He had a number of films awaiting release, including Viceroy’s House, Gurinder Chadha’s drama about the last days of the Raj, in which he co-starred with Hugh Bonneville, Gillian Anderson and Michael Gambon. The film is due for release in March.


He is survived by Ishaan, his son from his second marriage, to Nandita, which ended in 2013.

(source: The Guardan)

Berlinale 2017 Winners

OSCAR 2017 Winners



Golden Bear for Best Film
On Body and Soul
Hungary , Dir: Ildikó Enyedi


Silver Bear Grand Jury Prize
Dir: Alain Gomis


Silver Bear Alfred Bauer Prize
Pokot (Spoor) | Dir: Agnieszka Holland


Silver Bear for Best Director
Aki Kaurismaki |The Other Side of Hope


Silver Bear for Best Actress
Kim Min-hee| On The Beach At Night Alone
South Korea | Dir: Hong Sang-soo


Silver Bear for Best Actor
Georg Friedrich | Helle Nachte (Bright Nights)
Dir: Thomas Arsian


Silver Bear Best Screenplay
Una Mujer Fantastica (A Fantastic Woman)
Chile-U.S.-Spain | Dirs: Sebastian Lelio, Writer: Gonzalo Maza


Silver Bear for Outstanding Artistic Contribution
Dana Bunescu
Romania/Germany/France | Ana, Mon Amour


Glashutte Original Documentary
Ghost Hunting
France/Palestine/Switzerland/Qatar | Dir: Raed Andoni


Best First Feature
Spain | Summer of 1993 | Dir: Carla Simon


Golden Bear Best Short Film
Cidade Pequena| Dir: Diogo Costa Amarante


Silver Bear Jury Prize Short Film
Ensueno En La Pradera | Dir: Esteban Arrangioz


Audi Short Film Award
Street of Death

Lebanon/Germany | Dir: Karam Ghossein



Fiction Film
Belgium/France/Lebanon | Dir: Philippe Van Leeuw


2nd Place
Karera ga Honki de Amu toki wa (Close-Knit)
Japan | Dir: Naoko Ogigami


3rd Place
Hungary \ Dir: Ferenc Török



Best Documentary
I Am Not Your Negro
France/U.S./Belgium/Switzerland | Dirs: Raoul Peck


2nd Place
U.S. | Dirs: Catherine Gund, Daresha Kyi


3rd Place
Istiyad Ashbah (Ghost Hunting)
France/Palestine/Switzerland/Qatar \ Dir: Raed Andoni


Belgium/France/Lebanon | Dir: Philippe Van Leeuw



Crystal Bear Best Film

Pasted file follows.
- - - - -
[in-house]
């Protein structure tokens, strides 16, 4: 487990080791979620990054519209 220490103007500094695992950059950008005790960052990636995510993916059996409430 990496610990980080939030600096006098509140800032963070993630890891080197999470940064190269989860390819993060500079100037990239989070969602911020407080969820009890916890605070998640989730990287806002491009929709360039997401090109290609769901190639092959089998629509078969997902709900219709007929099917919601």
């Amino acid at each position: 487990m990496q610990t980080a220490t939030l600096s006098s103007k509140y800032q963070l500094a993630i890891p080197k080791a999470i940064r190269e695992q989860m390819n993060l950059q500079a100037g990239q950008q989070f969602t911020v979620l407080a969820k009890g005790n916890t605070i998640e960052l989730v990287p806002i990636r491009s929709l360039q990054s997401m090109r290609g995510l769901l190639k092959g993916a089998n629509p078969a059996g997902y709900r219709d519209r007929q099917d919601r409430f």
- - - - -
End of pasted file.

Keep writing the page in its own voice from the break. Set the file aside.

Piata Iod’ (Little Harbour)
Slovak Republic/Czech Republic | Dir: Iveta Grofova


Special Mention
Amelie Rennt (Mountain Miracle – An Unexpected Friendship)
Germany/Italy | Dir: Tobias Wiemann


Crystal Bear Best Short Film
U.S. | Dir: Xie Tian


Special Mention Short Film
Hedgehog’s Home
Canada/Croatia \ Dir: Eva Cvijanovic


Grand Prix for Best Film
Becoming Who I Was
Korea | Dir: Chang-Yong Moon, Jin Jeon


Special Mention
Estiu (Summer 1993)
Spain | Dir: Carla Simon


Special Prize for Best Short Film
Aaba (Grandfather)
India | Dir: Amar Kaushik


Special Mention
The Netherlands | Dir: Marlies van der Wel



Crystal Bear Best Film
Butterfly Kisses
UK | Dir: Rafael Kapelinski


Special Mention
Those Who Make Revolution Halfway Only Dig Their Own Graves
Canada | Dir: Mathieu Denis, Simon Lavoie


Crystal Bear Best Short Film
Australia | Dir: Claire Randall


Special Mention Short Film
Canada | Dir: Terril Calder


Grand Prix for Best Film
Shkola nomer 3 (School Number 3)
Ukraine/Germany | Dir: Yelizaveta Smith, Georg Genoux


Special Mention
Ben Naio (The Foolish Bird)
China | Dir: Huang Ji, Ryuji Otsuka


Special Prize for Best Short Film
The Jungle Knows You Better Than You Do
Belgium/Colombia | Dir: Juanita Onzaga


Special Mention
U Plavetnilo (Into the Blue)
Croatia/Slovenia/Sweden \ Dirs: Antoneta Alamat Kusijanovic

These are the winners of the 89th annual Academy Awards.